http://www.noetic.org/research/medbiblio/ch1.htm

    Gassho, Jundo

  12. #12
    Senior Member kirkmc's Avatar
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    Re: Buddha's true meaning (Jundo)

    Quote Originally Posted by Alberto

    The balance of the autonomous nervous system does not exist unless you force it as a platitude. If it existed, it would be lost immediately by any of these (among millions of phenomena): 1) smelling food (induces parasympathetic discharges to the stomach among hundreds of aother phenomena), 2)any change in light (the opening of the iris is a sympathetic or parasympathetic response to light intensity) 3) taking medicines for blood pressure (sorry, millions of people, ain't no anuttara samyak sambodhi for y'all) 4) defecating (god bless the parasympathetic). Any physical phenomenon of any sort has an impact on the autonomous nervous system. That's the most unstable element of our body, never static, never balanced. Not to mention the complex interaction with the rest of the nervous system, the endocrine system, etc. Explaining an ungraspable phenomenon on the basis of arbitrary, empty classifications of bodily functions that even the most advanced scientists do not understand fully is a useless exercise.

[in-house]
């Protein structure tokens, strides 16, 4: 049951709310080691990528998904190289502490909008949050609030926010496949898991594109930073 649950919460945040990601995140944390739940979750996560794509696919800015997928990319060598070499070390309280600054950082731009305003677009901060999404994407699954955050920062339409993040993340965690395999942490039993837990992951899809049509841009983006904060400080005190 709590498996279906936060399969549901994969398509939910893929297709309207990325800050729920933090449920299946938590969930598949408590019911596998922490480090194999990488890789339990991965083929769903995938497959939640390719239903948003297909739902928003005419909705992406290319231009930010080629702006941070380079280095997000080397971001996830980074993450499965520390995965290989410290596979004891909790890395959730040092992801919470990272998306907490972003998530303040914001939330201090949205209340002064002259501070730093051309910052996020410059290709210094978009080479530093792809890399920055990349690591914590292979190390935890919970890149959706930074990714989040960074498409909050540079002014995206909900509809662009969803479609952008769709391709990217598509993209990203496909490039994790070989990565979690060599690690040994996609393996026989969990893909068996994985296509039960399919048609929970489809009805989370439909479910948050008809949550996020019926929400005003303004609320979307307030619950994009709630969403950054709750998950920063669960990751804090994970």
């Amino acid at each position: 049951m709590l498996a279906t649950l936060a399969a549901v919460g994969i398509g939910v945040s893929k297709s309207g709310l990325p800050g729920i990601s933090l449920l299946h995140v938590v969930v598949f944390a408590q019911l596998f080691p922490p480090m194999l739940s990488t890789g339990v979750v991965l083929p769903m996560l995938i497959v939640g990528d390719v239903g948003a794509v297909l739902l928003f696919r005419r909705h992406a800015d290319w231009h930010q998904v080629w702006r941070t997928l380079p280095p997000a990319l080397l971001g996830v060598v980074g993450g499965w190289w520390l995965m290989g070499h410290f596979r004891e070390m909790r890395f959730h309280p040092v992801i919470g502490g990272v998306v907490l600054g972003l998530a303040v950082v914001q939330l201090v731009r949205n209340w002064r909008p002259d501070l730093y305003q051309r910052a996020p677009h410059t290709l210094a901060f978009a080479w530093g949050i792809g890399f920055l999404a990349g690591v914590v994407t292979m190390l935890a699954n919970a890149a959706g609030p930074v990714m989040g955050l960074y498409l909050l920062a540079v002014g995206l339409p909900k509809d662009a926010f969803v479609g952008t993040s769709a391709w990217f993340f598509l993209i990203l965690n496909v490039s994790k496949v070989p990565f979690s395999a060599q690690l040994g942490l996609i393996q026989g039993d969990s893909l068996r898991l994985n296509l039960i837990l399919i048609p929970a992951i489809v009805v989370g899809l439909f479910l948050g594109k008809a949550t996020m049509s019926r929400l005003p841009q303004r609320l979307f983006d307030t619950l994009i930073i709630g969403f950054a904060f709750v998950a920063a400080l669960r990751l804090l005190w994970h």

Balance is a dynamic state, it is not some fixed static state. Just look at the way you stand up, for example, your muscles are constantly moving. I think when Roshi talks about balance he's not imagining some theoretical absolute, but rather a state where, when stimuli arrive, they are dealt with efficiently.

    Kirk

  13. #13
    Senior Member kirkmc's Avatar
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    Re: Buddha's true meaning (Jundo)

    All the research I've read looks at basic meditators. Not necessarily those doing shikantaza, but just meditation. What do you mean by "devices", things like biofeedback machines?

    Kirk

  14. #14
    Senior Member kirkmc's Avatar
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    Re: Buddha's true meaning (Jundo)

    Much of the research involves other types of meditation as well, notably some recent studies of Tibetan monks performing metta meditation. It's true that I've never seen any that specifically examine shikantaza, but my guess is that when they test experienced meditators, they're no longer counting breaths very much. Austin's Zen and the Brain and Zen/Brain Reflections discuss many such studies.

    Kirk